One of the difficulties with defining conspiracy theories is the fact that history is littered with real plots and conspiracies
Welcome to part one of the Expert guide to conspiracy theories, a new series from The Conversation’s Anthill podcast. Over five episodes we explore why people believe in conspiracy theories, how they spread and how dangerous they are.
There are a lot of conspiracy theories out there. Some are bizarre – like the idea that Elvis faked his own death. Or that Britain’s royal family are actually shape-shifting alien lizards. A growing number of people believe the world is flat.
A lot of conspiracy theories relate to politics. That 9/11 was orchestrated by the US government so it could start wars in the Middle East. That powerful groups like the Illuminati are pulling the strings behind the scenes, plotting to establish a New World Order. Or that the new coronavirus is a bio-weapon engineered by the CIA.
Part one of the series explores what these many different ideas have in common and grapples with what actually makes something a conspiracy theory. We speak to Peter Knight, professor of American studies at the University of Manchester. He says there are three important characteristics to conspiracy theories:
The three basic assumptions are first, that nothing happens by accident. The idea that in history, there are no coincidences, no cock-ups. The second idea is that nothing is as it seems. The suggestion that you need to look beneath the surface to detect the actions and the intentions of the evil conspirators. And the third idea is that everything is connected.
One of the difficulties with defining conspiracy theories is the fact that history is littered with real plots and conspiracies. Jovan Byford, senior lecturer in social psychology at the Open University, tells us how to spot the difference.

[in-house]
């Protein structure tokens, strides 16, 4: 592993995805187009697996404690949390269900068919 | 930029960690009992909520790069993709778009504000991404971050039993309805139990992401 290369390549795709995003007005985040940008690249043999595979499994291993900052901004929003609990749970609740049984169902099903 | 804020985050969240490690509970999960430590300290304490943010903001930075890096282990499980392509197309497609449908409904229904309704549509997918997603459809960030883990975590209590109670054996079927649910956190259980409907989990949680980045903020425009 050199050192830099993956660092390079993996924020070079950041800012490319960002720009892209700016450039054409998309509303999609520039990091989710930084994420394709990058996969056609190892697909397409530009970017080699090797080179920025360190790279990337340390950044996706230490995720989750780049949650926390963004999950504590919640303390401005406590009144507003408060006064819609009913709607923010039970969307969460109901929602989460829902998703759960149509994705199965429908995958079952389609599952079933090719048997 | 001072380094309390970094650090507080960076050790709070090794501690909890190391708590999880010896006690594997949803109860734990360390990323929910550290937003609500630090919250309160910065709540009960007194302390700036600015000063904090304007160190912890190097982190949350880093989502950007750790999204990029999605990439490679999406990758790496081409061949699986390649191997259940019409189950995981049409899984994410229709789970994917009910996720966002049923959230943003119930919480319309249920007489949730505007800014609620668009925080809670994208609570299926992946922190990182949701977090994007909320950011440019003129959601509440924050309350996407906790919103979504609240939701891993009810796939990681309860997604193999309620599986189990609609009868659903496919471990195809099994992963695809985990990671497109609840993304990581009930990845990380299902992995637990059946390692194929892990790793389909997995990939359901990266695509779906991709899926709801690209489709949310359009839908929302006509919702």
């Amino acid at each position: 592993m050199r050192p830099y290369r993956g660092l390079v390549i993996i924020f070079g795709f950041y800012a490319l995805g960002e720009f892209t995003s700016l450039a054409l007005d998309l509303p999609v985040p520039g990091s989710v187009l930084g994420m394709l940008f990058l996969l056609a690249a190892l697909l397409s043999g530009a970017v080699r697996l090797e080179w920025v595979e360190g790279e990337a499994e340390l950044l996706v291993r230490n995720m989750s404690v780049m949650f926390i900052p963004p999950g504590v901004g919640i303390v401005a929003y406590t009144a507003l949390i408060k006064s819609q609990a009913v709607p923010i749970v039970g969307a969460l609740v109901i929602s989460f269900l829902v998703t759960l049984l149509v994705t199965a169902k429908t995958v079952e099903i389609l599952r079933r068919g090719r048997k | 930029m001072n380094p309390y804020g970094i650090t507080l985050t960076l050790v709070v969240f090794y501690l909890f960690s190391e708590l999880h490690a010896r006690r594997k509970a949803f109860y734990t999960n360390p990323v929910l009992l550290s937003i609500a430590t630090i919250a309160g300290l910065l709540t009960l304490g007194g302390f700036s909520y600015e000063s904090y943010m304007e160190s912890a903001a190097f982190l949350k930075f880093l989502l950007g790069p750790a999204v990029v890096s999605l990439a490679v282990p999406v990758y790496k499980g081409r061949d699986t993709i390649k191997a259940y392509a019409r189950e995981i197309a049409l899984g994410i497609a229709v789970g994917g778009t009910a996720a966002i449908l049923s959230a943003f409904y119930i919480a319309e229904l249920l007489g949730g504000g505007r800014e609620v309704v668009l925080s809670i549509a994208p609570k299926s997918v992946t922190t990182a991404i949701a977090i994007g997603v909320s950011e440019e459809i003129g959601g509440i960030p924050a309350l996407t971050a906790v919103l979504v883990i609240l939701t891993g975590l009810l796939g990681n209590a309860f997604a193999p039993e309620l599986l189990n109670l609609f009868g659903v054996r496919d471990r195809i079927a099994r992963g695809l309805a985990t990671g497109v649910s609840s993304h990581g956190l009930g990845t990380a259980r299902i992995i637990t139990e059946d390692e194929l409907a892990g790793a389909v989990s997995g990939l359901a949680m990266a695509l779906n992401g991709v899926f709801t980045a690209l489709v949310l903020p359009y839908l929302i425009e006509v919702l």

We also speak to Clare Birchall, reader in contemporary culture at King’s College London. She challenges us to consider who we label a conspiracy theorist and why. We find out how many conspiracy theories that sound outlandish make a lot more sense when you scratch beneath the surface of why people believe in them.
Andrew McKenzie-McHarg, senior research fellow at the Australian Catholic University, explains how the term conspiracy theory evolved from simply being a neutral theory about a conspiracy to a more loaded term. And Quassim Cassam, philosophy professor at the University of Warwick, argues that conspiracy theories are always a form of political propaganda. He says we must be aware of what ideology they are pushing and we must differentiate between the producers of conspiracy theories and those that believe in them.
The Anthill podcast is produced by Annabel Bligh and Gemma Ware. Sound design is by Eloise Stevens, with original music from Neeta Sarl and audio from Epidemic Sound. A big thanks to City, University of London, for letting us use their studios.